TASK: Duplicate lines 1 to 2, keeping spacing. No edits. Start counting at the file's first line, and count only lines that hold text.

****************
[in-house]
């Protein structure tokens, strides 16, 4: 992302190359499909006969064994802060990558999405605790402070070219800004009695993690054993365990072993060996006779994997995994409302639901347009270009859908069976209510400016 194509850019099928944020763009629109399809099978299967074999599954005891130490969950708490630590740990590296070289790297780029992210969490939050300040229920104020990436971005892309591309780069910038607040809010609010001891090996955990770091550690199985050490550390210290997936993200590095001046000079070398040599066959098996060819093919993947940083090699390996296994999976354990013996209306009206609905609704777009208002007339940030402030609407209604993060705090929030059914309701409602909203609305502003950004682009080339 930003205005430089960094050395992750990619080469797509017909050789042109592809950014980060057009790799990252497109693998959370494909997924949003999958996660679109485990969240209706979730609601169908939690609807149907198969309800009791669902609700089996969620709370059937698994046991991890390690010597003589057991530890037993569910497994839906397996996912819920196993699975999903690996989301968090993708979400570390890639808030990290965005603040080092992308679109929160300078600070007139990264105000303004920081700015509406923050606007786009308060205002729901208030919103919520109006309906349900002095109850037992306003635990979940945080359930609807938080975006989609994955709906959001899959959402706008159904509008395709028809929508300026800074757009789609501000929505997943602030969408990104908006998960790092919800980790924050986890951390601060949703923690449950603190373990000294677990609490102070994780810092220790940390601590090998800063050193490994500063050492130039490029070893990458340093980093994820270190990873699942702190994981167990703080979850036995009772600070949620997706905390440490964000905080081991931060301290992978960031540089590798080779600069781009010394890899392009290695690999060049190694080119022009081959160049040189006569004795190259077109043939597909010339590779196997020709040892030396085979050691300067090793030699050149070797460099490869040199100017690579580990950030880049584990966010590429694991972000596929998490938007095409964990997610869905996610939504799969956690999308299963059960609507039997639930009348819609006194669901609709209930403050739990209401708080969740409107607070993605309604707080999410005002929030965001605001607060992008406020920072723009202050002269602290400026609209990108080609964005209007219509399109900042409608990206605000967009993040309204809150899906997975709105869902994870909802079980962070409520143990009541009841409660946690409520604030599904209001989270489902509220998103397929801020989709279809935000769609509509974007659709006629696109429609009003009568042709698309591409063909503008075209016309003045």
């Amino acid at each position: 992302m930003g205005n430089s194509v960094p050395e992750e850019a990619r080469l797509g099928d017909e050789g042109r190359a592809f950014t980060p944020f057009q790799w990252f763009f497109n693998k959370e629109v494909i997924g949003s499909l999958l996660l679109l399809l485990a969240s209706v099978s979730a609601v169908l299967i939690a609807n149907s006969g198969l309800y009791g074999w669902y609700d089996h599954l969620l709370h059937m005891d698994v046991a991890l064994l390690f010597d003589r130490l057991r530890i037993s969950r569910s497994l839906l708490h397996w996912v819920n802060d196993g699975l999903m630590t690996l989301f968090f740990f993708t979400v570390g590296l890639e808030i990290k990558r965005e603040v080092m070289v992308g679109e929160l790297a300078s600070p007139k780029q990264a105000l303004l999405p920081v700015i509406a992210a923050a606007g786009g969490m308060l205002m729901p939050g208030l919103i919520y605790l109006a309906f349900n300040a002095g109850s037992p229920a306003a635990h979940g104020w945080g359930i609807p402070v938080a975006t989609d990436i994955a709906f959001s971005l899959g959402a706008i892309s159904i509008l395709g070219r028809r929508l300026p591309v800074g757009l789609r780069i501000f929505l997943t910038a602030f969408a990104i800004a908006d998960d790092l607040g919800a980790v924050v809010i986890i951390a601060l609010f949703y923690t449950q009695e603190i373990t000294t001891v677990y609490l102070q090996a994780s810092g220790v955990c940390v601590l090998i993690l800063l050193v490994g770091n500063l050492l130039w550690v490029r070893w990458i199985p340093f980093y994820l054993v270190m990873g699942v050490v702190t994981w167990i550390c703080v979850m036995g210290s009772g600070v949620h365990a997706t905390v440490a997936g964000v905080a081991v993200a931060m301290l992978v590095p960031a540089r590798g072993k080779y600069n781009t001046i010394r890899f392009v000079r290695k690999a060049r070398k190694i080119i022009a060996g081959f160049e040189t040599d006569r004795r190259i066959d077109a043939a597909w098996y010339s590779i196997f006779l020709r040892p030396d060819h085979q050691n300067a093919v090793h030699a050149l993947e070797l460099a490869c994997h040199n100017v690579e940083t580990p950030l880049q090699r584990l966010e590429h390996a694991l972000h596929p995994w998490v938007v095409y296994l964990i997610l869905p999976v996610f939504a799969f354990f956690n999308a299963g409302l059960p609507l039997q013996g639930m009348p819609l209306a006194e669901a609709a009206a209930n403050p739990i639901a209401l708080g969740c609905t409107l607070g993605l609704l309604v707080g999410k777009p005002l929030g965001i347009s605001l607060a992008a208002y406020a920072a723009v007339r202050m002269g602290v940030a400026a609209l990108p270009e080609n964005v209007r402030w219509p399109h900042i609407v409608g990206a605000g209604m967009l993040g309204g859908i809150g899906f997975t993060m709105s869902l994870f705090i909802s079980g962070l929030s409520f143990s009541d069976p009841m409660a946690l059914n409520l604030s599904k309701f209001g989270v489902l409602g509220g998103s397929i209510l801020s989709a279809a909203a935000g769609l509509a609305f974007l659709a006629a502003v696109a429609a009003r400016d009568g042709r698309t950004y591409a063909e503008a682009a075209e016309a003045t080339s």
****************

[in-house]
């Protein structure tokens, strides 16, 4: 992302190359499909006969064994802060990558999405605790402070070219800004009695993690054993365990072993060996006779994997995994409302639901347009270009859908069976209510400016 194509850019099928944020763009629109399809099978299967074999599954005891130490969950708490630590740990590296070289790297780029992210969490939050300040229920104020990436971005892309591309780069910038607040809010609010001891090996955990770091550690199985050490550390210290997936993200590095001046000079070398040599066959098996060819093919993947940083090699390996296994999976354990013996209306009206609905609704777009208002007339940030402030609407209604993060705090929030059914309701409602909203609305502003950004682009080339 930003205005430089960094050395992750990619080469797509017909050789042109592809950014980060057009790799990252497109693998959370494909997924949003999958996660679109485990969240209706979730609601169908939690609807149907198969309800009791669902609700089996969620709370059937698994046991991890390690010597003589057991530890037993569910497994839906397996996912819920196993699975999903690996989301968090993708979400570390890639808030990290965005603040080092992308679109929160300078600070007139990264105000303004920081700015509406923050606007786009308060205002729901208030919103919520109006309906349900002095109850037992306003635990979940945080359930609807938080975006989609994955709906959001899959959402706008159904509008395709028809929508300026800074757009789609501000929505997943602030969408990104908006998960790092919800980790924050986890951390601060949703923690449950603190373990000294677990609490102070994780810092220790940390601590090998800063050193490994500063050492130039490029070893990458340093980093994820270190990873699942702190994981167990703080979850036995009772600070949620997706905390440490964000905080081991931060301290992978960031540089590798080779600069781009010394890899392009290695690999060049190694080119022009081959160049040189006569004795190259077109043939597909010339590779196997020709040892030396085979050691300067090793030699050149070797460099490869040199100017690579580990950030880049584990966010590429694991972000596929998490938007095409964990997610869905996610939504799969956690999308299963059960609507039997639930009348819609006194669901609709209930403050739990209401708080969740409107607070993605309604707080999410005002929030965001605001607060992008406020920072723009202050002269602290400026609209990108080609964005209007219509399109900042409608990206605000967009993040309204809150899906997975709105869902994870909802079980962070409520143990009541009841409660946690409520604030599904209001989270489902509220998103397929801020989709279809935000769609509509974007659709006629696109429609009003009568042709698309591409063909503008075209016309003045």